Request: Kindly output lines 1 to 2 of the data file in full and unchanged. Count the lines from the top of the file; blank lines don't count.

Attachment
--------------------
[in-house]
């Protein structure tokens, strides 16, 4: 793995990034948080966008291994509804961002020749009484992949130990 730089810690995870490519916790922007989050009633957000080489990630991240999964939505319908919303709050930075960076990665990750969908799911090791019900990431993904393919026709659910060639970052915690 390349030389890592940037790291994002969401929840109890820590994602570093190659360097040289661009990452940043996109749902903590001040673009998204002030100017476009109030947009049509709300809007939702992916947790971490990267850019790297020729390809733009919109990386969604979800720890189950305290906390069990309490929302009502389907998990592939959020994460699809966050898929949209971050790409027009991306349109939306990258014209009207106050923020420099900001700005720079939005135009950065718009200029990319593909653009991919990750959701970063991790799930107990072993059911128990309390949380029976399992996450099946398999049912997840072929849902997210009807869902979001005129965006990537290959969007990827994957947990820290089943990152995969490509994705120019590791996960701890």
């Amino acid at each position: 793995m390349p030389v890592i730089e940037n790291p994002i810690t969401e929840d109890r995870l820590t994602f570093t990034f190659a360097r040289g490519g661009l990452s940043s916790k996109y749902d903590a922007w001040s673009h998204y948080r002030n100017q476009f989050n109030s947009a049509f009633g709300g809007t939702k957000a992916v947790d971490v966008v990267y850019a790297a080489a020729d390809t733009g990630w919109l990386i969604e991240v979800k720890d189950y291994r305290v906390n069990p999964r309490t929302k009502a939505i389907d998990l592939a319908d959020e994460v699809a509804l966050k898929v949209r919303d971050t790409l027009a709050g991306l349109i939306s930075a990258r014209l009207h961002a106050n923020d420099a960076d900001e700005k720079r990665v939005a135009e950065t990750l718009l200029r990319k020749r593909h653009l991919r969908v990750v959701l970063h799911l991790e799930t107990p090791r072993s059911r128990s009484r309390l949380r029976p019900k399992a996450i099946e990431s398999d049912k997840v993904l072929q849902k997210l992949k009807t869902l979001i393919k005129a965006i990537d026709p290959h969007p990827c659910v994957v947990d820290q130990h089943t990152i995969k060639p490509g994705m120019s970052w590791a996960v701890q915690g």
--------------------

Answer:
[in-house]
């Protein structure tokens, strides 16, 4: 793995990034948080966008291994509804961002020749009484992949130990 730089810690995870490519916790922007989050009633957000080489990630991240999964939505319908919303709050930075960076990665990750969908799911090791019900990431993904393919026709659910060639970052915690 390349030389890592940037790291994002969401929840109890820590994602570093190659360097040289661009990452940043996109749902903590001040673009998204002030100017476009109030947009049509709300809007939702992916947790971490990267850019790297020729390809733009919109990386969604979800720890189950305290906390069990309490929302009502389907998990592939959020994460699809966050898929949209971050790409027009991306349109939306990258014209009207106050923020420099900001700005720079939005135009950065718009200029990319593909653009991919990750959701970063991790799930107990072993059911128990309390949380029976399992996450099946398999049912997840072929849902997210009807869902979001005129965006990537290959969007990827994957947990820290089943990152995969490509994705120019590791996960701890």